Continued White House foot-dragging on the declassification of a much-anticipated Senate torture report is raising concerns that the administration is holding out until Republicans take over the chamber and kill the report themselves.
Senator Dianne Feinstein’s intelligence committee sent a 480-page executive summary of its extensive report on the CIA’s abuse of detainees to the White House for declassification more than six months ago.
In August, the White House, working closely with the CIA, sent back redactions that Feinstein and other Senate Democrats said rendered the summary unintelligible and unsupported.
Since then, the wrangling has continued behind closed doors, with projected release dates repeatedly falling by the wayside. The Huffington Post reported this week that White House Chief of Staff Denis McDonough, a close ally of CIA Director John Brennan, is personally leading the negotiations, suggesting keen interest in their progress — or lack thereof — on the part of Brennan and President Obama.
Human-rights lawyer Scott Horton, who interviewed a wide range of intelligence and administration officials for his upcoming book, “Lords of Secrecy: The National Security Elite and America’s Stealth Foreign Policy,” told The Intercept that the White House and the CIA are hoping a Republican Senate will, in their words, “put an end to this nonsense.”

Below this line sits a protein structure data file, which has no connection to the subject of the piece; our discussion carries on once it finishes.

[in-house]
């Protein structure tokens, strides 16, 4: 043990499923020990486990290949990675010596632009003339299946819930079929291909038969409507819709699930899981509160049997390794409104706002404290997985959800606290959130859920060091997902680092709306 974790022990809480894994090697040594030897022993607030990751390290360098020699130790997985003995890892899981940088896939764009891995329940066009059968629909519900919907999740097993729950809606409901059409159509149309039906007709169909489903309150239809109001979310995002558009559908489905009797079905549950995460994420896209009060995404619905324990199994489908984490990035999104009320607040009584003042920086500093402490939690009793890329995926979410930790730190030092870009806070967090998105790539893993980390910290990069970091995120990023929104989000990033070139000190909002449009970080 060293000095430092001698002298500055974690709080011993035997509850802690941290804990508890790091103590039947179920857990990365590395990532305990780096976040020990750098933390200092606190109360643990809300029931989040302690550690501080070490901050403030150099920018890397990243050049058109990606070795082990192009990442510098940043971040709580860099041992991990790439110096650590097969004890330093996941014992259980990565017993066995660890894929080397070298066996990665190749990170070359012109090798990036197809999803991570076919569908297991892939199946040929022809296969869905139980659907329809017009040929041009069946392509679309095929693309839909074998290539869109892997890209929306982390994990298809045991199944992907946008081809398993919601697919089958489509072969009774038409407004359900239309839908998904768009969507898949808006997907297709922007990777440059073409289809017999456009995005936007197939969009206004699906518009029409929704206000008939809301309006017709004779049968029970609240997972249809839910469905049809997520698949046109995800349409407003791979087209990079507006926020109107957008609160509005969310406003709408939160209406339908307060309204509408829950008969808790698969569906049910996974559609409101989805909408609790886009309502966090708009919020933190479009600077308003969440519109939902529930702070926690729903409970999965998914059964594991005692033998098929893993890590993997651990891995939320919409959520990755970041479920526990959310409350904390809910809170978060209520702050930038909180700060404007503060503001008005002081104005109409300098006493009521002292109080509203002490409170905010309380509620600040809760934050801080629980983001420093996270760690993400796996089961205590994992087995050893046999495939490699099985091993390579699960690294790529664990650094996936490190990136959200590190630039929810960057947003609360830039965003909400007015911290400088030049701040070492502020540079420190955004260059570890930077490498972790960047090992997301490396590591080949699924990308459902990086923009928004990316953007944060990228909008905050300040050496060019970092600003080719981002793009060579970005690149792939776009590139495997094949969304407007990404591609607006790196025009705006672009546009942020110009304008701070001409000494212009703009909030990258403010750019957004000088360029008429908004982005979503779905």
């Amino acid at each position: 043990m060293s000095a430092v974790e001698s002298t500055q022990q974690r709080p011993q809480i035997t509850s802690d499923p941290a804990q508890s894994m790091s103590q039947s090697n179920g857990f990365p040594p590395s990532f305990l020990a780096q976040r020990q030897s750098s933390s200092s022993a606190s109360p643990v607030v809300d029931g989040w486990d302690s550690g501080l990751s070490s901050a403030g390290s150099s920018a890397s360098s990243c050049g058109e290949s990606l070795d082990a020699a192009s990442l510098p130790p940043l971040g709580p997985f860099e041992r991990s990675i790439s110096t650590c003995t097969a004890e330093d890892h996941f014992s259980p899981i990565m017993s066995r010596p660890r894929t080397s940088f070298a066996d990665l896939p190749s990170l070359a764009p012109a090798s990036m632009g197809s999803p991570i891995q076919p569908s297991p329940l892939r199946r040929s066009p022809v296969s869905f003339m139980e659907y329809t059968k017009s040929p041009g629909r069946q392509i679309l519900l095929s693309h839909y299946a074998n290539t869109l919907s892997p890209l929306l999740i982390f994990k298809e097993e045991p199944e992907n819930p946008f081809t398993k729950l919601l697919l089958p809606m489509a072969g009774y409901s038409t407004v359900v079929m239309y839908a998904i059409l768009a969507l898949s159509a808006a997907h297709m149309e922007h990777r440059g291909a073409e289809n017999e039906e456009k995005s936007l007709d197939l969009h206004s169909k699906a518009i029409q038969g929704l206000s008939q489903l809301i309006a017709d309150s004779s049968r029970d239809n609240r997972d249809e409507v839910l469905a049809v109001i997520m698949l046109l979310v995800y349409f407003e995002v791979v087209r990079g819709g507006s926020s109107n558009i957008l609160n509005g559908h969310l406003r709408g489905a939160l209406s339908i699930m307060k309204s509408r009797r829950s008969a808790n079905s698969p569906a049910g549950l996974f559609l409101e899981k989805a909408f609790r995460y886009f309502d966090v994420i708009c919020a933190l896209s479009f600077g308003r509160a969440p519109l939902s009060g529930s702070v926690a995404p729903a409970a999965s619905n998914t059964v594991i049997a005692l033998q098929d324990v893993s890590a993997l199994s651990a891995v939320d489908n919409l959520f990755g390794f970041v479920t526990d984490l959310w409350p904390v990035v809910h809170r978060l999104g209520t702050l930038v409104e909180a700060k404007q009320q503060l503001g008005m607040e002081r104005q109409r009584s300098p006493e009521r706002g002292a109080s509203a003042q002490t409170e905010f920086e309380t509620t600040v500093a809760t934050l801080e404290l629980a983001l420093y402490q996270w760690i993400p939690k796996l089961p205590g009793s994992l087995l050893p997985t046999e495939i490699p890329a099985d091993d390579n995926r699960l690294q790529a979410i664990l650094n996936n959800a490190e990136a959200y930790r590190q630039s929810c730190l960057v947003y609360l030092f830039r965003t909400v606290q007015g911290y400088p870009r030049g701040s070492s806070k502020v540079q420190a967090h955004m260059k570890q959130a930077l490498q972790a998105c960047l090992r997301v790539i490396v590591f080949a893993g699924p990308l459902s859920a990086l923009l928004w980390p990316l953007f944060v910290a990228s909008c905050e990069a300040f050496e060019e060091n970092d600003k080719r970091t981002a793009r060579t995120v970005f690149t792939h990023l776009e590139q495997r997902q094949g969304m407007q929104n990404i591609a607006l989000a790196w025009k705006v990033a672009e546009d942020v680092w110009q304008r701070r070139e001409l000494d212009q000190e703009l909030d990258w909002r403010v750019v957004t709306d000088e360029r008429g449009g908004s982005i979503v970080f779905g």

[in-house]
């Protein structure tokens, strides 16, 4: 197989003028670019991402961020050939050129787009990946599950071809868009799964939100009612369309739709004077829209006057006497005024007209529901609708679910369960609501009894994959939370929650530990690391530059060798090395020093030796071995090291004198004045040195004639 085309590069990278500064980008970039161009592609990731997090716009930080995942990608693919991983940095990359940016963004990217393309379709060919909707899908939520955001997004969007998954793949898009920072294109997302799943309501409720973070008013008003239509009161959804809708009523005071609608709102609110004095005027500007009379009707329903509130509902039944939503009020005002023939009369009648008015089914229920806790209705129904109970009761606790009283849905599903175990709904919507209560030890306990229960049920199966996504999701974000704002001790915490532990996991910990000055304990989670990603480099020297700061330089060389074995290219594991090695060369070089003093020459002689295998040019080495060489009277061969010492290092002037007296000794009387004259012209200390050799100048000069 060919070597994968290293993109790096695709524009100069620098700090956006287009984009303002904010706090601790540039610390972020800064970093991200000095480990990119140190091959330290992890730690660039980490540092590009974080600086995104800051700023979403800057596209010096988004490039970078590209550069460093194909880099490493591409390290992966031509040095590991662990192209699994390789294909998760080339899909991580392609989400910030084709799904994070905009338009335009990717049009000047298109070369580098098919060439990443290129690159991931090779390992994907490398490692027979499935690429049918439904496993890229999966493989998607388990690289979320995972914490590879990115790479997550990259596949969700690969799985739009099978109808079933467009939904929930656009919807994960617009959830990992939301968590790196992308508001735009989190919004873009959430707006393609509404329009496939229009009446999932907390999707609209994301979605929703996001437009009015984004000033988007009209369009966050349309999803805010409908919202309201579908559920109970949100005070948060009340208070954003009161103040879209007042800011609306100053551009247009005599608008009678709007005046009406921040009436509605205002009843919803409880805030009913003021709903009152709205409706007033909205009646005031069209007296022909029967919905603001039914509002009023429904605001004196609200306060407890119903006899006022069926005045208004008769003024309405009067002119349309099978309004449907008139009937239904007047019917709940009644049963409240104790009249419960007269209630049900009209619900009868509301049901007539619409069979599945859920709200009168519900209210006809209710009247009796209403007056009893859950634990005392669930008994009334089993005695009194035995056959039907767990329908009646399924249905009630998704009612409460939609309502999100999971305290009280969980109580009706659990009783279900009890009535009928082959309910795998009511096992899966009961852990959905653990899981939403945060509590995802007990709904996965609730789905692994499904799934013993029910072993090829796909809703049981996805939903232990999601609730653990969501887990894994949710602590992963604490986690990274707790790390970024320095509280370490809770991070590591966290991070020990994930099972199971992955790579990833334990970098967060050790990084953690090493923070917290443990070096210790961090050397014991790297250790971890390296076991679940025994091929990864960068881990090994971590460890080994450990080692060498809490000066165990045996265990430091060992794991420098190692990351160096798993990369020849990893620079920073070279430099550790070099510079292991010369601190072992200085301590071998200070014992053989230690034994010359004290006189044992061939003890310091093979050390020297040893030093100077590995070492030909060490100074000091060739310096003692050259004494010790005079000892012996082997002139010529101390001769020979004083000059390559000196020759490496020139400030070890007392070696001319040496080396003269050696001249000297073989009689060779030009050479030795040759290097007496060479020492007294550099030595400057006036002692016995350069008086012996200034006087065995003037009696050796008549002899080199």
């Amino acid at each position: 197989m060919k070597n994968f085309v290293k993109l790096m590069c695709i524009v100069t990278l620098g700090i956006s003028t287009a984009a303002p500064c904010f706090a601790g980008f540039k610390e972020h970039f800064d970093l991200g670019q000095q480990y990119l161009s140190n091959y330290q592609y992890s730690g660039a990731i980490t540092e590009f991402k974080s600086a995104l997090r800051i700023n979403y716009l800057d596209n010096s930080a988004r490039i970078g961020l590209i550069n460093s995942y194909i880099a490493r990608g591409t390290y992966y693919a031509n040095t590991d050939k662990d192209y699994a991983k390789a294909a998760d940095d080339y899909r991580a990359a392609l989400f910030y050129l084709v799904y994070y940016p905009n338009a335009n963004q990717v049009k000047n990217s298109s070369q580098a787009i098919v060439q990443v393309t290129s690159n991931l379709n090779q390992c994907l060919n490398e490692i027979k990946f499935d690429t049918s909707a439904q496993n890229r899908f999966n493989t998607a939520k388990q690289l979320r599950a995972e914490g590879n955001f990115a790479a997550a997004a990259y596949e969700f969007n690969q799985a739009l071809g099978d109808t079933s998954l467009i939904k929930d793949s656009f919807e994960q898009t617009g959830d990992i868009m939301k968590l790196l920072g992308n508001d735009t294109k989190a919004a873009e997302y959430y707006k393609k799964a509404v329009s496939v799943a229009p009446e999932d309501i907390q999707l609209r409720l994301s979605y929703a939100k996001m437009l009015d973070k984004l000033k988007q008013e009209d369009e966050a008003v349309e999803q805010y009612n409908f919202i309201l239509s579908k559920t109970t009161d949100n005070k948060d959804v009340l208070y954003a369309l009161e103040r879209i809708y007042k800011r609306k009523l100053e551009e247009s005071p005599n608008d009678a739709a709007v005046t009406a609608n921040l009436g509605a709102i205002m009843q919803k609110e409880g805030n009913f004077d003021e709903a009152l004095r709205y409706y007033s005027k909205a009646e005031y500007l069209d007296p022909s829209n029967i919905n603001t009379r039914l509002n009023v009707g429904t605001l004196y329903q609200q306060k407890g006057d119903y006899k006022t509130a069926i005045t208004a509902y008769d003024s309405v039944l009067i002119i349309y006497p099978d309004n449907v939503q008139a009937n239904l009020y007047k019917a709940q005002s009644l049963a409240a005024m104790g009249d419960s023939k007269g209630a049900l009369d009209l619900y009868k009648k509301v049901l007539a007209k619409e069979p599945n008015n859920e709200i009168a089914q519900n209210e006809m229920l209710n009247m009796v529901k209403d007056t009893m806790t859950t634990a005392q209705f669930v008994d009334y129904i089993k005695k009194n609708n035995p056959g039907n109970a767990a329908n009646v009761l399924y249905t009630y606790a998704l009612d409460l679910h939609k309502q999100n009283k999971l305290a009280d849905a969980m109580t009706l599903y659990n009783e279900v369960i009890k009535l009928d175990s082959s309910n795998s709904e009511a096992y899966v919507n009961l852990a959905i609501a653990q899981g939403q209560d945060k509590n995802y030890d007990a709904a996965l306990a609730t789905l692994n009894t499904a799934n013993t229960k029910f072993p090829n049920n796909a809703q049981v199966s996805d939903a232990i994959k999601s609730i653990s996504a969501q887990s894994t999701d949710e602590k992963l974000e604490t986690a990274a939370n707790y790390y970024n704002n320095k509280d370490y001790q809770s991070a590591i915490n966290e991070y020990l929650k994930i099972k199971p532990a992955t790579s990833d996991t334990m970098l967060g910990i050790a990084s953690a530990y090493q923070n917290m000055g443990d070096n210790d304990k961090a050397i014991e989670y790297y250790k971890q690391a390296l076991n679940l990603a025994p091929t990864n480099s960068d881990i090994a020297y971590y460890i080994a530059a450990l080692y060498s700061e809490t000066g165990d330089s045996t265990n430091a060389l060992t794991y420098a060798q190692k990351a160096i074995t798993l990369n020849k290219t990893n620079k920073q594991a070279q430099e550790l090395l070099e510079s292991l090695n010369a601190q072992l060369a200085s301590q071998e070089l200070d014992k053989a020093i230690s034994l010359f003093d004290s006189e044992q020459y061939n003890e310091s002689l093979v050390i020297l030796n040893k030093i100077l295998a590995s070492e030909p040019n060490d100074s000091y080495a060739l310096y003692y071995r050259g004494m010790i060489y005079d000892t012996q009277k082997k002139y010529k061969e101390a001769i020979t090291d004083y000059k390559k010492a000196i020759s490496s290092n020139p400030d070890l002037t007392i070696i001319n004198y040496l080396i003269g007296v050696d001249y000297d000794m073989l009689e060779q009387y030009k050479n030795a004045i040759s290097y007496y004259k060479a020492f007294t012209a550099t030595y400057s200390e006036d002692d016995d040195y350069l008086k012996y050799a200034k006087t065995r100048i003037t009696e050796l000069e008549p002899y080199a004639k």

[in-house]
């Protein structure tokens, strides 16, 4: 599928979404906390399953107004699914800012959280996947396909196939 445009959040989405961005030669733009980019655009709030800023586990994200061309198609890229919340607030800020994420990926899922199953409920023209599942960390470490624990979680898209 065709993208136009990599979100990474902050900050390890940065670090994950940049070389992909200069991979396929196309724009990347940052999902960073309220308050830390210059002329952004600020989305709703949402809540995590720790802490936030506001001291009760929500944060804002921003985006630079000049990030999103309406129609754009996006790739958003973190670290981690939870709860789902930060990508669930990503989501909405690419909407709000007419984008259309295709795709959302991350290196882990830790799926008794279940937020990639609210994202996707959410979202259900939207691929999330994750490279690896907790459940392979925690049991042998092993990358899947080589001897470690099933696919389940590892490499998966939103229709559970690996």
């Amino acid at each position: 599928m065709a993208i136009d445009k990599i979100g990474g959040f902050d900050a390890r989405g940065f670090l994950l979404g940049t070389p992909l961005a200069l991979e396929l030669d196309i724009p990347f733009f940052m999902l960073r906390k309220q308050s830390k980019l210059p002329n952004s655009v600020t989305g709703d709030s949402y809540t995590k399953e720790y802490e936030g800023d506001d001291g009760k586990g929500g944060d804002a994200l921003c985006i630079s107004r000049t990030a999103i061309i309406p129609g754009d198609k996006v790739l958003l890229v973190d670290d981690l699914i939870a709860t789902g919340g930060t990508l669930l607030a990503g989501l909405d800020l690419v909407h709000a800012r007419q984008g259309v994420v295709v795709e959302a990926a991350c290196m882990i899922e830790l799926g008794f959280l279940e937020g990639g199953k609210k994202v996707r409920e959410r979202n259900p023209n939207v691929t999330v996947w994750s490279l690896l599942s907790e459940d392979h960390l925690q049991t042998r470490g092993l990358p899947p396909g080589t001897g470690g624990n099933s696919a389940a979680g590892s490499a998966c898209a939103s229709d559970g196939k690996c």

Stalling for time until after the midterm elections and the start of a Republican-majority session is the “battle plan,” Horton said. “I can tell you that Brennan has told people in the CIA that that’s his prescription for doing it.”
Republicans are widely expected to win control of the Senate Nov. 4.
Victoria Bassetti, a former Senate Judiciary Committee staffer, wrote this week that the administration is playing “stall ball” and that Senate staffers expect Republicans would “spike release of the report” should they take over the chamber.
Asked if the White House is slow-walking the negotiations on purpose, National Security Council spokesperson Bernadette Meehan replied:
The President has been clear that he wants this process completed as expeditiously as possible and he’s also been clear that it must be done consistent with our national security. The redactions to date were the result of an extensive and unprecedented interagency process, headed up by the Office of the Director of National Intelligence, to protect sensitive classified information. We are continuing a constructive dialogue with the Committee.
She notably did not rule out the possibility that negotiations will extend beyond the 113th Congress.
The report, which Senate Democratic staffers worked on for five years, is over 6,000 pages long and is said to disclose new details about both the CIA’s brutal and systemic abuse of detainees and the pattern of deceit CIA officials used to hide what they had done.
The CIA’s hostility toward the Senate investigation burst into public view in March, when Feinstein disclosed that the CIA had improperly searched computers being used by her staffers — and then had leveled false charges against those staffers in an attempt to intimidate them. Brennan at first angrily denied those charges, then apologized, then angrily qualified his apology for the CIA’s actions.